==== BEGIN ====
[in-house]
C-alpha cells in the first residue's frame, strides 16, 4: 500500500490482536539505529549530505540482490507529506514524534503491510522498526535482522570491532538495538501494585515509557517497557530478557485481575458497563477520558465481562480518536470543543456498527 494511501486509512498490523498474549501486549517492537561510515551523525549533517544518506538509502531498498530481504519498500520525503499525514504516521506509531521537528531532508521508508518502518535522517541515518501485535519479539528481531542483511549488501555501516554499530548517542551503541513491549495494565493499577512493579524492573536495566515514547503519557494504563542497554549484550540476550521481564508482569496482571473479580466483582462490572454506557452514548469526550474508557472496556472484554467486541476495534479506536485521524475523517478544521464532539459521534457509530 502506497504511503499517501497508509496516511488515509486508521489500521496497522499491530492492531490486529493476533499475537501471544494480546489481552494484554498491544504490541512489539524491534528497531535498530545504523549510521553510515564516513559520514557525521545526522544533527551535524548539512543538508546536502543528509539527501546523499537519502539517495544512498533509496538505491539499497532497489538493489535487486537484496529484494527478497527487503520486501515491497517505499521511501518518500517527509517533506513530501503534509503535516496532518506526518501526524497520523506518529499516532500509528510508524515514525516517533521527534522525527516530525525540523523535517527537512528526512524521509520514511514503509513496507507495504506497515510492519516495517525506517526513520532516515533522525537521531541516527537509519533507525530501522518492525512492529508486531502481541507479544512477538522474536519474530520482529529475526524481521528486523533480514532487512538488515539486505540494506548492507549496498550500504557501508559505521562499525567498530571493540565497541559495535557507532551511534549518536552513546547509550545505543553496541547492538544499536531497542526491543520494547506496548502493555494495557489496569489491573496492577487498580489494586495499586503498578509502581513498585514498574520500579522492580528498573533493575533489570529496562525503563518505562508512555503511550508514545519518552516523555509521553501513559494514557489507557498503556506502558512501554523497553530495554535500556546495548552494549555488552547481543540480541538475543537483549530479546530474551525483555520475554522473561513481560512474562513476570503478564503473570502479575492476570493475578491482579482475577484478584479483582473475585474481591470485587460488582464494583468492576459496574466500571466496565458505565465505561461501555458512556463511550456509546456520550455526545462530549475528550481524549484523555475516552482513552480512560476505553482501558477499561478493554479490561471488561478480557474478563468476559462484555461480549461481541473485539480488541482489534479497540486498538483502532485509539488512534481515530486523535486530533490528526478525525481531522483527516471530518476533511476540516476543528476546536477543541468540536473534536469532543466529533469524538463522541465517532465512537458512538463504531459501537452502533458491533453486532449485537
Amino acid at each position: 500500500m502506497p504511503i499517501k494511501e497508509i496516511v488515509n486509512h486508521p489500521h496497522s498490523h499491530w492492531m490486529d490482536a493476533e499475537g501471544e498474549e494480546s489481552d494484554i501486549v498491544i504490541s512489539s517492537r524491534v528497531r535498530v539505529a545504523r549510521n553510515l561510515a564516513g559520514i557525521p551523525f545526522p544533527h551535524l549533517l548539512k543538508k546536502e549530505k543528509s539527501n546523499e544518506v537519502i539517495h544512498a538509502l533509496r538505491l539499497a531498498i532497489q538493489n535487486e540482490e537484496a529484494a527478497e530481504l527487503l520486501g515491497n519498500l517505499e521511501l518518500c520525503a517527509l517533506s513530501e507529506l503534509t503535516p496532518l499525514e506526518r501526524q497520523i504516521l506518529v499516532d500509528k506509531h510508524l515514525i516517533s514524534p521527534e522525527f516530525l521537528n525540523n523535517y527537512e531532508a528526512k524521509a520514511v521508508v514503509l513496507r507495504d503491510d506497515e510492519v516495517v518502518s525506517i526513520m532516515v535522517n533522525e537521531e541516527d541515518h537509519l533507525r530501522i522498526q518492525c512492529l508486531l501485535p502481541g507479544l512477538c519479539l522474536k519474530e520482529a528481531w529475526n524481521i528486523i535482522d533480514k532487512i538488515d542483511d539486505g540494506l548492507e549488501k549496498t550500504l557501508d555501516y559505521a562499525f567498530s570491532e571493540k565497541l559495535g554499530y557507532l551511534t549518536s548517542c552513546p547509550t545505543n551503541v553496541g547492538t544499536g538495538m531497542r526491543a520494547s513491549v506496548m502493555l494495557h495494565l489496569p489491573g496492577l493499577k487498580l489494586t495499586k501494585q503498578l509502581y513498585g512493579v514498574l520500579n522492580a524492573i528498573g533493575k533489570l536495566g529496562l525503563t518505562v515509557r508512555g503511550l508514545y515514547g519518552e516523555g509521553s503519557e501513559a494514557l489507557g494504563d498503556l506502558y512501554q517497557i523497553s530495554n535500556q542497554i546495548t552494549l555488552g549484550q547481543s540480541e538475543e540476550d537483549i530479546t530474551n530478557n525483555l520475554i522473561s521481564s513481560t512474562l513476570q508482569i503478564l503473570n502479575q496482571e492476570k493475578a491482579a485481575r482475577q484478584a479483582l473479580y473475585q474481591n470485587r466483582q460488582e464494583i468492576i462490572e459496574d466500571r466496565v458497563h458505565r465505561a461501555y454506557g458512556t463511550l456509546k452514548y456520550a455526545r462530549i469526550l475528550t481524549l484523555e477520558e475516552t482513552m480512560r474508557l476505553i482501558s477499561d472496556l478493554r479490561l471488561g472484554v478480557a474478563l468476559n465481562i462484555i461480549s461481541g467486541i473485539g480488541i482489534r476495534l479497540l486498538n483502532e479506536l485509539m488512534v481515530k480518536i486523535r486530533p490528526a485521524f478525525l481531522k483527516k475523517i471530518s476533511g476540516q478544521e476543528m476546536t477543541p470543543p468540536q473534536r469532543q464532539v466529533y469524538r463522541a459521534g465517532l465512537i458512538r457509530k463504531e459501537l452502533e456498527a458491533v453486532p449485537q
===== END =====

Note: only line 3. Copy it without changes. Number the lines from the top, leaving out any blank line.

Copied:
Amino acid at each position: 500500500m502506497p504511503i499517501k494511501e497508509i496516511v488515509n486509512h486508521p489500521h496497522s498490523h499491530w492492531m490486529d490482536a493476533e499475537g501471544e498474549e494480546s489481552d494484554i501486549v498491544i504490541s512489539s517492537r524491534v528497531r535498530v539505529a545504523r549510521n553510515l561510515a564516513g559520514i557525521p551523525f545526522p544533527h551535524l549533517l548539512k543538508k546536502e549530505k543528509s539527501n546523499e544518506v537519502i539517495h544512498a538509502l533509496r538505491l539499497a531498498i532497489q538493489n535487486e540482490e537484496a529484494a527478497e530481504l527487503l520486501g515491497n519498500l517505499e521511501l518518500c520525503a517527509l517533506s513530501e507529506l503534509t503535516p496532518l499525514e506526518r501526524q497520523i504516521l506518529v499516532d500509528k506509531h510508524l515514525i516517533s514524534p521527534e522525527f516530525l521537528n525540523n523535517y527537512e531532508a528526512k524521509a520514511v521508508v514503509l513496507r507495504d503491510d506497515e510492519v516495517v518502518s525506517i526513520m532516515v535522517n533522525e537521531e541516527d541515518h537509519l533507525r530501522i522498526q518492525c512492529l508486531l501485535p502481541g507479544l512477538c519479539l522474536k519474530e520482529a528481531w529475526n524481521i528486523i535482522d533480514k532487512i538488515d542483511d539486505g540494506l548492507e549488501k549496498t550500504l557501508d555501516y559505521a562499525f567498530s570491532e571493540k565497541l559495535g554499530y557507532l551511534t549518536s548517542c552513546p547509550t545505543n551503541v553496541g547492538t544499536g538495538m531497542r526491543a520494547s513491549v506496548m502493555l494495557h495494565l489496569p489491573g496492577l493499577k487498580l489494586t495499586k501494585q503498578l509502581y513498585g512493579v514498574l520500579n522492580a524492573i528498573g533493575k533489570l536495566g529496562l525503563t518505562v515509557r508512555g503511550l508514545y515514547g519518552e516523555g509521553s503519557e501513559a494514557l489507557g494504563d498503556l506502558y512501554q517497557i523497553s530495554n535500556q542497554i546495548t552494549l555488552g549484550q547481543s540480541e538475543e540476550d537483549i530479546t530474551n530478557n525483555l520475554i522473561s521481564s513481560t512474562l513476570q508482569i503478564l503473570n502479575q496482571e492476570k493475578a491482579a485481575r482475577q484478584a479483582l473479580y473475585q474481591n470485587r466483582q460488582e464494583i468492576i462490572e459496574d466500571r466496565v458497563h458505565r465505561a461501555y454506557g458512556t463511550l456509546k452514548y456520550a455526545r462530549i469526550l475528550t481524549l484523555e477520558e475516552t482513552m480512560r474508557l476505553i482501558s477499561d472496556l478493554r479490561l471488561g472484554v478480557a474478563l468476559n465481562i462484555i461480549s461481541g467486541i473485539g480488541i482489534r476495534l479497540l486498538n483502532e479506536l485509539m488512534v481515530k480518536i486523535r486530533p490528526a485521524f478525525l481531522k483527516k475523517i471530518s476533511g476540516q478544521e476543528m476546536t477543541p470543543p468540536q473534536r469532543q464532539v466529533y469524538r463522541a459521534g465517532l465512537i458512538r457509530k463504531e459501537l452502533e456498527a458491533v453486532p449485537q